These are observed mainly in comatose patients and have only an uncertain value in localization (central neurogenic hyperventilation, apneusis, ataxic breathing see Chaps. 17 and 19). Cheyne-Stokes breathing, the well-known waxing-and-waning type of cyclic ventilation, occurs most often with deep, bilateral hemispheral lesions. Centrally driven hyperventilation is known to occur with brain lymphoma, even without involvement of the brainstem. A loss of automatic respiration with preserved...

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Spinothalamic tract sometimes descending sympathetic fibers, with Horner syndrome Corticospinal tract Vestibular nuclei, lateral spinothalamic tract, descending puplllodilator fibers Spinocerebellar and olivocerebellar tracts, medial longitudinal fasciculus Facial and abducens palsy and contralateral hemiplegia sometimes gaze palsy to side of lesion Paralysis of soft palate and vocal cord and contralateral hemianesthesia Avellls syndrome plus ipsllateral tongue paralysis Nystagmus, Ipsilateral...

Headache and Other Craniofacial Pains

Headache is essentially a symptom without a sign. With a few notable exceptions (auscultation of a bruit, palpation of thickened arteries), physical examination of the head during or between headaches yields little useful information. The frequency and multiplicity of causes of headache bring it to the notice of physicians in many specialties. Although usually benign and lacking assignable cause, it is often enough the expression of significant intracranial disease to require consultation with...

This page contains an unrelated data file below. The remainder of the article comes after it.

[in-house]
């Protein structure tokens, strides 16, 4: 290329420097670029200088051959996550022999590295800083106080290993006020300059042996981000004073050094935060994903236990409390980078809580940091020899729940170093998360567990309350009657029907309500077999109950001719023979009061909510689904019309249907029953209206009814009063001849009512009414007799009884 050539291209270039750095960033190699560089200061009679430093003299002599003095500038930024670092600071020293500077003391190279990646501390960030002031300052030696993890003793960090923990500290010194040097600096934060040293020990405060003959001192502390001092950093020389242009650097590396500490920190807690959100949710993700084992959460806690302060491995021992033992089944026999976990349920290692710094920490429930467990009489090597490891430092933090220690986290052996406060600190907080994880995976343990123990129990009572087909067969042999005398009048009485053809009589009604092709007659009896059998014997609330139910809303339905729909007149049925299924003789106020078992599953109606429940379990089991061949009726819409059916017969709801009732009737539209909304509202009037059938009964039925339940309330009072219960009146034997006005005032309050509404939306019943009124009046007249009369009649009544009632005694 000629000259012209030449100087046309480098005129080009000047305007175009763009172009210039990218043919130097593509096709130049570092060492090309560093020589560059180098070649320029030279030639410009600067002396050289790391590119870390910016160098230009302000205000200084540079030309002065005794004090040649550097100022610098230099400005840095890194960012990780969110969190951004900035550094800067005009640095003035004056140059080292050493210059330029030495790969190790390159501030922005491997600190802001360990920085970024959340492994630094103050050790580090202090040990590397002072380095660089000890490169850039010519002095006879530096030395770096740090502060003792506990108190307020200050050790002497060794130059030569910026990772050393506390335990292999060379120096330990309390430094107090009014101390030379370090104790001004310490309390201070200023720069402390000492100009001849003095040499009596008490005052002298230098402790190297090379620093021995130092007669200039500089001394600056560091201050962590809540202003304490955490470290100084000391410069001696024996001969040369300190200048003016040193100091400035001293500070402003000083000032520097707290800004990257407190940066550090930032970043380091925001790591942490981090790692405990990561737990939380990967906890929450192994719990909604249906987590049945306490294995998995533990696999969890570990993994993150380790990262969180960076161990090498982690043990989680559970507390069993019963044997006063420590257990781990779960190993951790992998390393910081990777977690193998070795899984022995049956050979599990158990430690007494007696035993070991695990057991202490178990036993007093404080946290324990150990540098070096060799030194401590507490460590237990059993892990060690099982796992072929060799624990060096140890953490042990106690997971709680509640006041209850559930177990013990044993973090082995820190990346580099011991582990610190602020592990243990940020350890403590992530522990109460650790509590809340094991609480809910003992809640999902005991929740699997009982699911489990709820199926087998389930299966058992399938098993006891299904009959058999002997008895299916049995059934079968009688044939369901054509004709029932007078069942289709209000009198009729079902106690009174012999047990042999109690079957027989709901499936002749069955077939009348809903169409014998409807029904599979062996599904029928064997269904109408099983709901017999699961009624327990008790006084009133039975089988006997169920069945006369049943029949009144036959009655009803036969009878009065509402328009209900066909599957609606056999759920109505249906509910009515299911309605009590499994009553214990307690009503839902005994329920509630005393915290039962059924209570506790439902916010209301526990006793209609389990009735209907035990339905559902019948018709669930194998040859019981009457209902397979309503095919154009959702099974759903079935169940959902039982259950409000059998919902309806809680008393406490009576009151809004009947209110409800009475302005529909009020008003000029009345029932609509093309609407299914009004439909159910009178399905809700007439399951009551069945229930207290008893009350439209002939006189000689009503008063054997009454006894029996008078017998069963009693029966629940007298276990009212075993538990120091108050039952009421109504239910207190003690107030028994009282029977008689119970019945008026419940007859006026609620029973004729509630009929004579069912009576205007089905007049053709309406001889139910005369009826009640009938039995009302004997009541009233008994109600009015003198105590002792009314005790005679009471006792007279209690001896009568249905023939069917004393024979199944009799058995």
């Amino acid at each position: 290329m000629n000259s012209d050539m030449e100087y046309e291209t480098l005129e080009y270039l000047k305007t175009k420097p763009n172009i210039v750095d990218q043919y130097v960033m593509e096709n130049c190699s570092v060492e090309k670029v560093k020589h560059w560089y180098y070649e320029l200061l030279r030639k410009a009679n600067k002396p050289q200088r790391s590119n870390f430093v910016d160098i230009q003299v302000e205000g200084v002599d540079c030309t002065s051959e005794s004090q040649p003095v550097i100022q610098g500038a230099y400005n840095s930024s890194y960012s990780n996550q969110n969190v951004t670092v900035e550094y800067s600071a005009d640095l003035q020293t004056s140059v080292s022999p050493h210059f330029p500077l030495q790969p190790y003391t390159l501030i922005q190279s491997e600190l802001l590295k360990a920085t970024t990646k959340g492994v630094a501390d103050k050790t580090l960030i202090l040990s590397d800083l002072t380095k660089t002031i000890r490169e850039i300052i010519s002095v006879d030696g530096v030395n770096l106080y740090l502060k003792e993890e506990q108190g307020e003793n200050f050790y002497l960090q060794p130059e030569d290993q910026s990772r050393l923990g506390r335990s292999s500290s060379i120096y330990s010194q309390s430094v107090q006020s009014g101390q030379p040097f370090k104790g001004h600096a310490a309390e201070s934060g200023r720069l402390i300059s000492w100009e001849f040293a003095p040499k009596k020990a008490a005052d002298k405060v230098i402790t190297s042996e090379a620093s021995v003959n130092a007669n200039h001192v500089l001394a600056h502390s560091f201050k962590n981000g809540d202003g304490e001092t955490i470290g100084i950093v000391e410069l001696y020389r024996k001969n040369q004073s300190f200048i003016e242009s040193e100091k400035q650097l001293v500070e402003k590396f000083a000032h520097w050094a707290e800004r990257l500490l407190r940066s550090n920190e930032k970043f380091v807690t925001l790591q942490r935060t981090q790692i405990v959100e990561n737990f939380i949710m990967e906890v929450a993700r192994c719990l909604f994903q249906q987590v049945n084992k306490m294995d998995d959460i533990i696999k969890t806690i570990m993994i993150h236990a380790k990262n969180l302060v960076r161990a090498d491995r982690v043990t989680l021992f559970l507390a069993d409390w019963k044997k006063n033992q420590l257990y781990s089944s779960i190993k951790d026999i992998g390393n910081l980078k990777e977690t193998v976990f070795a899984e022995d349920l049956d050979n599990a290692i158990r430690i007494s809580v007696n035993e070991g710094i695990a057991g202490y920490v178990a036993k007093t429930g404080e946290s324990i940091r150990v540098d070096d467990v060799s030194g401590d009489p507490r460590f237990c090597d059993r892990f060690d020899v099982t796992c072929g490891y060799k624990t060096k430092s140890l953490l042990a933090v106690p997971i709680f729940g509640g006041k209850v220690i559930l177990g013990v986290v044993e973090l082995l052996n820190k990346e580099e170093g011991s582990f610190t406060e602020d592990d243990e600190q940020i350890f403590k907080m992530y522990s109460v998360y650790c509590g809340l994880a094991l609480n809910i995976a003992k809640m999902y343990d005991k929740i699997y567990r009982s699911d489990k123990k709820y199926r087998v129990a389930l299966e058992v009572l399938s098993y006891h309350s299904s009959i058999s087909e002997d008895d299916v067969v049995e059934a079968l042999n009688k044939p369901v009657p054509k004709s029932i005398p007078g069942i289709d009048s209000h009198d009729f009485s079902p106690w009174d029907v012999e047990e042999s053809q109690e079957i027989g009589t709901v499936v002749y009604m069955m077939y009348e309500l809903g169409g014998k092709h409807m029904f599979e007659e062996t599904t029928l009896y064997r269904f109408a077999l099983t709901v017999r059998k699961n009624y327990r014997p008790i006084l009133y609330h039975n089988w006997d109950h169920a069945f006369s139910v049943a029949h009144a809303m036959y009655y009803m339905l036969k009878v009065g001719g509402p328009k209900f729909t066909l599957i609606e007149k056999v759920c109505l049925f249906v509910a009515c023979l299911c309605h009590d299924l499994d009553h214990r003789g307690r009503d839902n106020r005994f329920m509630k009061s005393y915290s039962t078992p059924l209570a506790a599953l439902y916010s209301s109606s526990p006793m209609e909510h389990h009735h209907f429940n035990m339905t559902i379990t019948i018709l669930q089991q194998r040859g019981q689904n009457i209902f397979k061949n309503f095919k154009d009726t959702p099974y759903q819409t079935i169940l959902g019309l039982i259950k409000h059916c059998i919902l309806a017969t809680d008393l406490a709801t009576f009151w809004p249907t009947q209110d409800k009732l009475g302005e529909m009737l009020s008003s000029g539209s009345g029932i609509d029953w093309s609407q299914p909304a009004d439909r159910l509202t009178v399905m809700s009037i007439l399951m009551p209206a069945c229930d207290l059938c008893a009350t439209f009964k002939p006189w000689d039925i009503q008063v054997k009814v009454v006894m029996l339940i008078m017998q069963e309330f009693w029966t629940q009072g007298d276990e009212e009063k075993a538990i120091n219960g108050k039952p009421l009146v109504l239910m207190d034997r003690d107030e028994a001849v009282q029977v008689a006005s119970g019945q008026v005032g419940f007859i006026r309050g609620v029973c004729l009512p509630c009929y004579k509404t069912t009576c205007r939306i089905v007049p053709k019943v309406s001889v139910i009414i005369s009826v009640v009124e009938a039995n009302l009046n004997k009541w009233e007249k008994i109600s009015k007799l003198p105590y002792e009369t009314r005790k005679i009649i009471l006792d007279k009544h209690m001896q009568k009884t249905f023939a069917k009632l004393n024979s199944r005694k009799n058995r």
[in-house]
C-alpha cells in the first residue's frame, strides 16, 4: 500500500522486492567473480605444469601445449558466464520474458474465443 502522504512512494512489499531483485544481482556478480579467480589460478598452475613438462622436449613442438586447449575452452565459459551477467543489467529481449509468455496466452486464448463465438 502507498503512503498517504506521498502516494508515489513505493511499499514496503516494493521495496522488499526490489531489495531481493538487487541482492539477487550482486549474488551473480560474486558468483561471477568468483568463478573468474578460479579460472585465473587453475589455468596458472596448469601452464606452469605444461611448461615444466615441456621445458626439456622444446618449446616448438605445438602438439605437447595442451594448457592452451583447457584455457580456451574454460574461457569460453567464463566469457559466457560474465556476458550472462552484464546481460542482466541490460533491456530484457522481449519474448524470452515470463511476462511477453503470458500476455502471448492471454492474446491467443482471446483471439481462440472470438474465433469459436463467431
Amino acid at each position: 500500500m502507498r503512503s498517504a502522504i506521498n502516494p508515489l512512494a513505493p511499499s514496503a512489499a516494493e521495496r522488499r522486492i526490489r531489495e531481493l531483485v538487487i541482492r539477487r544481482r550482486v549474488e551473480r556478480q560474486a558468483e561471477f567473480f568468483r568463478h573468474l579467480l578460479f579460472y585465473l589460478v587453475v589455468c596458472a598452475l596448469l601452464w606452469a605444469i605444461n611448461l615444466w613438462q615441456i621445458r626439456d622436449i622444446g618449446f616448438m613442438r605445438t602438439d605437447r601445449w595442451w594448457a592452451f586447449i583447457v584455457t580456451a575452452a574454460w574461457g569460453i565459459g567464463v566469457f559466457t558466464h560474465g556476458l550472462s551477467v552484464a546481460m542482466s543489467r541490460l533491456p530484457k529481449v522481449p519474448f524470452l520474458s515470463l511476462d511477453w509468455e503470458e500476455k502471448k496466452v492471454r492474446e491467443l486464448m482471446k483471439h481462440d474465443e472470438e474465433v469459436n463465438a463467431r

Lesions of Single Peripheral Nerves and Roots

With respect to peripheral nerve lesions, the clinical findings will vary depending on whether the affected nerve is predominantly muscular, cutaneous, or mixed. With interruption of a cutaneous nerve, the area of sensory loss is always less than its anatomic distribution because of overlapping innervation from adjacent nerves. Also, for reasons given above, loss of tactile sensation is usually a more accurate measure of a cutaneous nerve lesion than is loss of pain and temperature. Sensory...

TABLE 351 Classification of the Demyelinative Diseases

Multiple sclerosis (disseminated or insular sclerosis) A. Chronic relapsing encephalomyelopathic form C. Neuromyelitis optica (Devic disease) II. Diffuse cerebral sclerosis (encephalitis periaxilis diffusa) of Schilder and concentric sclerosis of Bal III. Acute disseminated (postinfections) encephalomyelitis and myelitis A. Following EBV, CMV, herpesvirus, Mycoplasma, or undefined infection B. Following measles, chickenpox, smallpox, and rarely mumps, rubella, influenza, or other obscure...

The Testing Of Eye Movements